Department of Energy Awards $510,000 to Grad Students Under Advanced Fuel Cycle Initiative

Off the wire from the Department of Energy:
To help meet the growing demand for nuclear-educated scientists and engineers, and to build upon President Bush’s American Competitiveness Initiative, the U.S. Department of Energy (DOE) today announced it will award a total of $510,000 in fellowships to 12 graduate students who are studying the nuclear fuel cycle. Each fellowship is valued at $42,500 and was awarded under the Advanced Fuel Cycle Initiative (AFCI) - a program within DOE’s Office of Nuclear Energy - geared toward looking at ways to close the nuclear fuel cycle and recycle components of used nuclear reactor fuel.

“These fellowships help further President Bush's American Competitiveness Initiative by providing our next generation with the education and skills necessary to compete in today’s global marketplace,” DOE Assistant Secretary for Nuclear Energy Dennis Spurgeon said. “We congratulate these fellows, and are thrilled that some of the nation’s best and brightest studen…

GBN Webcast on the Future of Energy

Back in May, the Global Business Network hosted a Web conference about the future of energy that looks interesting:
Increasing concerns about global climate change, rising oil prices, and political instability throughout the globe have pushed the topic of energy and energy security to center stage. Conventional wisdom says that energy demand will increase primarily from the developing world, mainly China and India, and that the use of renewable energy will also increase in response to the problem of climate change. But are there ways in which this conventional view of the future could be challenged? Is a peak in oil imminent? Will renewable energy and efficient fuel technology take the place of the current dependence on hydrocarbons—or will political, economic, and societal based constraints lead to an increase in the use of coal? And what would this mean for our greater environment? In this webconference, GBN chairman and cofounder Peter Schwartz and GBN consultant Steve Weber explor…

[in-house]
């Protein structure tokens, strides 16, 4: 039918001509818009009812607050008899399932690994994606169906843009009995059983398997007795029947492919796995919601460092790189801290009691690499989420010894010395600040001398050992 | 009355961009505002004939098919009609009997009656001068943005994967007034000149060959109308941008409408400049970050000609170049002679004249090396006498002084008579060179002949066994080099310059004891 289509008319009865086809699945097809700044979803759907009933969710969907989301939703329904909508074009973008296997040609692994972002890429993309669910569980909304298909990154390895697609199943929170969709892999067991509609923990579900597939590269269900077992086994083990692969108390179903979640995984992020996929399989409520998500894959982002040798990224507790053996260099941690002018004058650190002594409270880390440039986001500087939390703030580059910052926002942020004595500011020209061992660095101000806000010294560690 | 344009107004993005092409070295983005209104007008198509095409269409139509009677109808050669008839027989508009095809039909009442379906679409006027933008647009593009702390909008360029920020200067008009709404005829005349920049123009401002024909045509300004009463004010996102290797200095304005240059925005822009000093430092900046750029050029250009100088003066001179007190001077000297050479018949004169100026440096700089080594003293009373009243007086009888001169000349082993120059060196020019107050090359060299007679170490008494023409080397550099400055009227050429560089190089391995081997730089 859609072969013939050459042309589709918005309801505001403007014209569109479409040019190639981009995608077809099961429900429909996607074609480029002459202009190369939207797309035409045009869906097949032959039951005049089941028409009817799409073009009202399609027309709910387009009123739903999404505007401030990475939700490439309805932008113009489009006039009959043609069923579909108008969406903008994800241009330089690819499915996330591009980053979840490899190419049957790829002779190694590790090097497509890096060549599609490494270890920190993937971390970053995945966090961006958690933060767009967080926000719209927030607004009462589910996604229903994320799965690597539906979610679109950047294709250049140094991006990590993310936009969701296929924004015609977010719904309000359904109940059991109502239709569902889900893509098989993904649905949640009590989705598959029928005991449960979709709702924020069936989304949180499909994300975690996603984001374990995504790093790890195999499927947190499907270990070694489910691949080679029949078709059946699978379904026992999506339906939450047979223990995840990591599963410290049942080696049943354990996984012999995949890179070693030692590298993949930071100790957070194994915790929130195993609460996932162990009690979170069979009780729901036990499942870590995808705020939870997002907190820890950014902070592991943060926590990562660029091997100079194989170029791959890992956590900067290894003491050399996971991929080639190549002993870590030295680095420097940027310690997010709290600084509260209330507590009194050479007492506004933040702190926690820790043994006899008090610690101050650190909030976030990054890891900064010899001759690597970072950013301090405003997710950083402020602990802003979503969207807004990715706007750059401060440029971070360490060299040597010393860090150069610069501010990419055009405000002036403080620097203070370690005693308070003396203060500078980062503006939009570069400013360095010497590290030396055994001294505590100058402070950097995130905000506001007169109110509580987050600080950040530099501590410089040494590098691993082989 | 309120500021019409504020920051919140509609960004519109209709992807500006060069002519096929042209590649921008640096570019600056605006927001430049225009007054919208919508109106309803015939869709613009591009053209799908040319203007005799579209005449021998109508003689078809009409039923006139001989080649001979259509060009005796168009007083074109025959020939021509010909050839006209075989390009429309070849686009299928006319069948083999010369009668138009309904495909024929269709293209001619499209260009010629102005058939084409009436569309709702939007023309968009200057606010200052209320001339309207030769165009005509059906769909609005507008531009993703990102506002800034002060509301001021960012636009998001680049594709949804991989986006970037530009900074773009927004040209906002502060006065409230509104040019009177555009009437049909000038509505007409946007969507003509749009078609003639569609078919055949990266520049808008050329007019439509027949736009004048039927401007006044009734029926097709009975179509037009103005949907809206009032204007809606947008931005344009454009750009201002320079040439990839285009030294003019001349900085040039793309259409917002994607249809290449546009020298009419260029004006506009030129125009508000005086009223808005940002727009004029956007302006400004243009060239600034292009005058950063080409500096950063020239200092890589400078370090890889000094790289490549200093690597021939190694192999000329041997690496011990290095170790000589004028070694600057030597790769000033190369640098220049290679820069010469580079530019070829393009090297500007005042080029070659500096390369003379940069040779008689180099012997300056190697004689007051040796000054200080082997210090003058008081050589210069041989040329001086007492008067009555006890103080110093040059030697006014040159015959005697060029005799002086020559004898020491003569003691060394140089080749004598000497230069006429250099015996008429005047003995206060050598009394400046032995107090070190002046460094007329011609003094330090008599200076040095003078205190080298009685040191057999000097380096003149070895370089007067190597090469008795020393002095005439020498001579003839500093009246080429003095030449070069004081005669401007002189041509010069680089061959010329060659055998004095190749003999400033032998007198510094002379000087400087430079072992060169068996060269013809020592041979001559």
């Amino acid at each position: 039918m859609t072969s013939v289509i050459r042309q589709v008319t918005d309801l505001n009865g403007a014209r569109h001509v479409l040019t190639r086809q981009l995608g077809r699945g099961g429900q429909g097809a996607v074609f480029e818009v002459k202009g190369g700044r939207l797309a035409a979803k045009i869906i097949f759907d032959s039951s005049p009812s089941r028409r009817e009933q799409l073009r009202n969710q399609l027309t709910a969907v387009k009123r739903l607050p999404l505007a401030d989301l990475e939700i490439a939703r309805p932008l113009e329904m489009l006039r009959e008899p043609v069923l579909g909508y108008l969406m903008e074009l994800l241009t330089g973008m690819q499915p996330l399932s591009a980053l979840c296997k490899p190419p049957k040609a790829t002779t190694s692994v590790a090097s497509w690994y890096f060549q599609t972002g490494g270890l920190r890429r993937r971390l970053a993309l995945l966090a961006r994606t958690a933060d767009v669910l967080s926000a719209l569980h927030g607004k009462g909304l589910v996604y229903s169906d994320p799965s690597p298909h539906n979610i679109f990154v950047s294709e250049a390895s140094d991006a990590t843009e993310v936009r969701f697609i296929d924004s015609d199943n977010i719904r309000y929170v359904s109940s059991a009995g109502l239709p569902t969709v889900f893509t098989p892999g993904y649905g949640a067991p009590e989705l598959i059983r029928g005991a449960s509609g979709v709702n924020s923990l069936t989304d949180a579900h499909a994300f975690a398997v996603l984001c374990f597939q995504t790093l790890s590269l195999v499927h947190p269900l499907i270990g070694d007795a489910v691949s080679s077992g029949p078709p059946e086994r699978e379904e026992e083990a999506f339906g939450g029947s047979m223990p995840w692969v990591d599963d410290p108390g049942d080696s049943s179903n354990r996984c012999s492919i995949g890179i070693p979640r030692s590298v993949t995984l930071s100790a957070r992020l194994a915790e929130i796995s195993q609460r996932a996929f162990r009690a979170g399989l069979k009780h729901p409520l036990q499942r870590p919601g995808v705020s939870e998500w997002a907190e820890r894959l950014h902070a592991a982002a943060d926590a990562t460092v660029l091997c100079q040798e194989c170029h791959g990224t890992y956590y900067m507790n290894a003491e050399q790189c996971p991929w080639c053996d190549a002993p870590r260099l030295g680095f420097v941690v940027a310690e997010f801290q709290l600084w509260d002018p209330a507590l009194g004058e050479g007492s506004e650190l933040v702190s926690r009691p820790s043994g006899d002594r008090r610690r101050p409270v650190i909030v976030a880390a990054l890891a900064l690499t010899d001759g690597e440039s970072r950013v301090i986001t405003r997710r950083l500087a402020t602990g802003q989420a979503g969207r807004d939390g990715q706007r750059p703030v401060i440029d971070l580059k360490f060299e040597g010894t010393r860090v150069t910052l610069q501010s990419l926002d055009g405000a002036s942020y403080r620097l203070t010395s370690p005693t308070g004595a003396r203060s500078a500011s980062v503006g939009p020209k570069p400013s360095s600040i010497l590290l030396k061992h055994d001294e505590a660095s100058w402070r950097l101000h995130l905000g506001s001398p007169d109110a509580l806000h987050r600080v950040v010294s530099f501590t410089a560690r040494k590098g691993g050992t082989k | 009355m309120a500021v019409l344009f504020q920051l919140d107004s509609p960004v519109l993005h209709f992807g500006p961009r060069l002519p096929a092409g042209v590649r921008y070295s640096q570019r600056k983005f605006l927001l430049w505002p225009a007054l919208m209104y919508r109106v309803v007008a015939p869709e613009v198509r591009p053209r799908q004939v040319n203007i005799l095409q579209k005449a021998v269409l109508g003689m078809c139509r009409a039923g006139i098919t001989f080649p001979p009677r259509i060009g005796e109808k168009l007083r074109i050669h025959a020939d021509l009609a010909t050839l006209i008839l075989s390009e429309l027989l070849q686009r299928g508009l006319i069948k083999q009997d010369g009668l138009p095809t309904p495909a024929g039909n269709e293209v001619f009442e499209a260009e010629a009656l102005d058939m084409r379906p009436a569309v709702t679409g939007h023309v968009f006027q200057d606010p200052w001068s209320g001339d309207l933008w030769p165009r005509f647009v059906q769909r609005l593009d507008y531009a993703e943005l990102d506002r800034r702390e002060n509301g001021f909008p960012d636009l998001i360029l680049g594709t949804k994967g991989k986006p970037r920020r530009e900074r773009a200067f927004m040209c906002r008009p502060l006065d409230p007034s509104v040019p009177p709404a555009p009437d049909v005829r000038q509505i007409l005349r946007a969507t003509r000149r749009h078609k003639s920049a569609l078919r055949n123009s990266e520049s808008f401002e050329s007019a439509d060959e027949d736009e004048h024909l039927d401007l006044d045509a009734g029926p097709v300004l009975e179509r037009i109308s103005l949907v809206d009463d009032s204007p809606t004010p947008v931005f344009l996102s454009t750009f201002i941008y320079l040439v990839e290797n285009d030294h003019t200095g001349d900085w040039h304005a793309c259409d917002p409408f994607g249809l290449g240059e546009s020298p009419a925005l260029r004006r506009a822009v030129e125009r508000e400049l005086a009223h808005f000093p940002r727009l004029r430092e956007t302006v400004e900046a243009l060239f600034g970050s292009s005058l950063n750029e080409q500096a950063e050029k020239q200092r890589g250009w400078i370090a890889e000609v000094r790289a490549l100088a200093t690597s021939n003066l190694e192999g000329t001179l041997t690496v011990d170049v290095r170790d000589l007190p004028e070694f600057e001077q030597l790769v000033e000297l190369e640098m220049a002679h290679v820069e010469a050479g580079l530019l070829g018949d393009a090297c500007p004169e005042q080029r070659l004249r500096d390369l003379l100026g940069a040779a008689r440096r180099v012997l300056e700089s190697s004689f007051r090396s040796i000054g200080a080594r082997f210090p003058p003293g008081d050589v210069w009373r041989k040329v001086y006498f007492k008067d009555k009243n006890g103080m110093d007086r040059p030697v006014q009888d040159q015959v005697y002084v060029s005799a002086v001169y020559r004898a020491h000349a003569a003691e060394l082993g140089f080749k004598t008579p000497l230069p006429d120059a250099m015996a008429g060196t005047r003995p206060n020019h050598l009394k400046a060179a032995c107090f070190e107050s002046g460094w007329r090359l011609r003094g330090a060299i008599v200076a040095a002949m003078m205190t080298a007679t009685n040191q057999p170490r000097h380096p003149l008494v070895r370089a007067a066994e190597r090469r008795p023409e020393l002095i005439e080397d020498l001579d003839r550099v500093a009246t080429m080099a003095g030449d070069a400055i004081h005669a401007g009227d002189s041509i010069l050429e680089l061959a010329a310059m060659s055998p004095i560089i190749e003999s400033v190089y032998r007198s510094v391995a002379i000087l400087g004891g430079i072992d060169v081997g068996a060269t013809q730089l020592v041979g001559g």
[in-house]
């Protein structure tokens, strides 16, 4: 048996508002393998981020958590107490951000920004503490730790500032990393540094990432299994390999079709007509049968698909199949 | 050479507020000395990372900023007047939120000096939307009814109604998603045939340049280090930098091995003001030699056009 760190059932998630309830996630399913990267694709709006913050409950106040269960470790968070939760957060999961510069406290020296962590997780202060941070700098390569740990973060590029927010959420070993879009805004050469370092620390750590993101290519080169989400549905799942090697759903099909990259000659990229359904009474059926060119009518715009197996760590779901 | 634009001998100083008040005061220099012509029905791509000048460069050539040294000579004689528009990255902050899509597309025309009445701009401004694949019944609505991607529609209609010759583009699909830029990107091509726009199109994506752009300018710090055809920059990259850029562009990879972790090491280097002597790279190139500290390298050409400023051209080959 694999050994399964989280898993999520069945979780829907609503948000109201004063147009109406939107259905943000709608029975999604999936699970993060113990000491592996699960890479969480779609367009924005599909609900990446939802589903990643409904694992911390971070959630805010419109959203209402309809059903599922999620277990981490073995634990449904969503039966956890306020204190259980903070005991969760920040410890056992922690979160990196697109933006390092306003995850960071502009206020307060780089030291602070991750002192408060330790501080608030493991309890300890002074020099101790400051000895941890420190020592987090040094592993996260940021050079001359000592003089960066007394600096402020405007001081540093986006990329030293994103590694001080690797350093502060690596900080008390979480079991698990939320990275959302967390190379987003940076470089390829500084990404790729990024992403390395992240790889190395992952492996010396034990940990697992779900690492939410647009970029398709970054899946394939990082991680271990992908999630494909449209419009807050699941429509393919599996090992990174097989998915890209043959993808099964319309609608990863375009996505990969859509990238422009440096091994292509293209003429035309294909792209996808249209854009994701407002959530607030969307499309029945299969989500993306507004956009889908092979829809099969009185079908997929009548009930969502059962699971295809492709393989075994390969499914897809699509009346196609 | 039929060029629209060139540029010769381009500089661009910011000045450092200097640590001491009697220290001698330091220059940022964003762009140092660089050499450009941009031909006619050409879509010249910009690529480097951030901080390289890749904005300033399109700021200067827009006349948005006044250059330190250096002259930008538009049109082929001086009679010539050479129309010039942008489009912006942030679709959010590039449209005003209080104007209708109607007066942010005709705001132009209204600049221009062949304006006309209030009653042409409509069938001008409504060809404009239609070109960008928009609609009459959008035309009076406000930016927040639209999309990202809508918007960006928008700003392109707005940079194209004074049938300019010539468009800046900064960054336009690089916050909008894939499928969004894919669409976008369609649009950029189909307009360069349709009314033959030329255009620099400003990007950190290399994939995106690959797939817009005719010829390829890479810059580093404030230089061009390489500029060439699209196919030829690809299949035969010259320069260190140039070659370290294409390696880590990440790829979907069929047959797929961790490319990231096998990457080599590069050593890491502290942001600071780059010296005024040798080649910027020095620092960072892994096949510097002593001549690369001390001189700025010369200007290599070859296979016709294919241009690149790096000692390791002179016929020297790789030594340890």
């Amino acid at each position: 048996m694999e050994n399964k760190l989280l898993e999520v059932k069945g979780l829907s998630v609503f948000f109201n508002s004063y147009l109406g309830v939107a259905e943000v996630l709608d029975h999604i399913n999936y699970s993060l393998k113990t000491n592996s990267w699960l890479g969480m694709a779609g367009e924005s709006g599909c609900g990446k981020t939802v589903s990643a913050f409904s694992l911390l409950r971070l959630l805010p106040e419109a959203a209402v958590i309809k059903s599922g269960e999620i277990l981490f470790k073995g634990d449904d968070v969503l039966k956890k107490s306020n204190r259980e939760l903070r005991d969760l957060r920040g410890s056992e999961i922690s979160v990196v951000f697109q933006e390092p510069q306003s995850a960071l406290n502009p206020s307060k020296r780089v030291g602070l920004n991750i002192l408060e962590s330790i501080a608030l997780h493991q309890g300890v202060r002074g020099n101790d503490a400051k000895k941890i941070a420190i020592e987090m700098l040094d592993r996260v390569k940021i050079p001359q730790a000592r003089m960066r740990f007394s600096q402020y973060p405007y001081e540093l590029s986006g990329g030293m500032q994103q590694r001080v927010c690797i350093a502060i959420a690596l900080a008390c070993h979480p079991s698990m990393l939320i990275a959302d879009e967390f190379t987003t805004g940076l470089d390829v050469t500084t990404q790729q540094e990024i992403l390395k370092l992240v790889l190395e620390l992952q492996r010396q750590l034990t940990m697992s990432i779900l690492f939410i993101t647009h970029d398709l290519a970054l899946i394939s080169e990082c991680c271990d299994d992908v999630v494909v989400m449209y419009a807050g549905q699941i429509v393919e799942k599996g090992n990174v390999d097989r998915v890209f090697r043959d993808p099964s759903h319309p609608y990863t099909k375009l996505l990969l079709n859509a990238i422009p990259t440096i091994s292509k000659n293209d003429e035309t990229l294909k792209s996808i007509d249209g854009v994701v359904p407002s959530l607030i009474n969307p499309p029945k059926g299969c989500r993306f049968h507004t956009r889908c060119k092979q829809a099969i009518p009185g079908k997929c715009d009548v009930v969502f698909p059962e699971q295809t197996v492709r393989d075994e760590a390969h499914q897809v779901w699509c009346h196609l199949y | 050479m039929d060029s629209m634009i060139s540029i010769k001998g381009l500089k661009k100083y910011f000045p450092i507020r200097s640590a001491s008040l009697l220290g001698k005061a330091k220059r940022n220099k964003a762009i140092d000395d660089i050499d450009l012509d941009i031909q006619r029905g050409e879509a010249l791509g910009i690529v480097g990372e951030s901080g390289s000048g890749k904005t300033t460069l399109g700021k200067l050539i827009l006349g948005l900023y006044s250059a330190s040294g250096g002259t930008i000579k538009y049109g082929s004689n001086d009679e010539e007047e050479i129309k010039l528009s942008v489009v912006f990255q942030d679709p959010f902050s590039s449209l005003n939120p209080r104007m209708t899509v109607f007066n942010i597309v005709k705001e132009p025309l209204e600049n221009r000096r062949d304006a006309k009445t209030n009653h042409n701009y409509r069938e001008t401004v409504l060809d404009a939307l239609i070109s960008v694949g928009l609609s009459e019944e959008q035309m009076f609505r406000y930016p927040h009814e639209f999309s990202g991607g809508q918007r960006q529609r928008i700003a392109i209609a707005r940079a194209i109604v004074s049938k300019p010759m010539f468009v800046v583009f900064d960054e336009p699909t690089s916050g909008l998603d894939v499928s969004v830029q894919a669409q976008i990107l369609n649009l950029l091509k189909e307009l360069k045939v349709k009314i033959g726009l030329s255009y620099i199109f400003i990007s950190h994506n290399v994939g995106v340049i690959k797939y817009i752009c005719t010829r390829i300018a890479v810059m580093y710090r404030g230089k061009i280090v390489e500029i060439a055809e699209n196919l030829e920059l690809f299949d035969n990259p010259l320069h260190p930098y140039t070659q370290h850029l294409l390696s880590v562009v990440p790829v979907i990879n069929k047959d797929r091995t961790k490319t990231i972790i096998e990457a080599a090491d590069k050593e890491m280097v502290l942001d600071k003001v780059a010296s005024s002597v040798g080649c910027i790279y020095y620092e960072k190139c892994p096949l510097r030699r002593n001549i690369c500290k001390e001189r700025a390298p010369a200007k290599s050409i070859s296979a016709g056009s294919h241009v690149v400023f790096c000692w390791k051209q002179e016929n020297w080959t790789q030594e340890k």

The Atomic Show, #26

Shane and Rod are back with what they're calling their best show yet:
Shane and I get our groove back and engage in a geeky discussion on topics ranging from helium to coal and somehow manage to include such topics as aviation safety, nuclear engineering career paths, computing the cost of common products like a liter of water, assumptions underlying the MIT study titled the Future of Nuclear Energy, the geology that results in helium contamination of natural gas, a new business model for building nuclear power plants, Ayn Rand’s Fountainhead and Atlas Shrugged and a singing act that included a cello and a helium bottle.Technorati tags: , , , , ,

EU Energy Commissioner Backs Nuclear Power

From Bloomberg:
The European Commissioner for Energy promoted the use of nuclear power for electricity generation on the grounds it can provide the biggest reduction in emissions of greenhouse gases.

``We need to keep the choice of the nuclear option open for countries that want to generate electricity,'' the commissioner, Andris Piebalgs, said in a speech at a conference in Stavanger, Norway. ``Nuclear energy presents the largest carbon-free energy source in the EU.''

Europe will continue to rely on oil and gas as its main source of energy for ``decades to come,'' Pieblags said, although those fossil fuels emit carbon dioxide into the atmosphere, unlike nuclear power and renewable energy sources.Technorati tags: , , , , ,

NRC Quarterly Report to Congress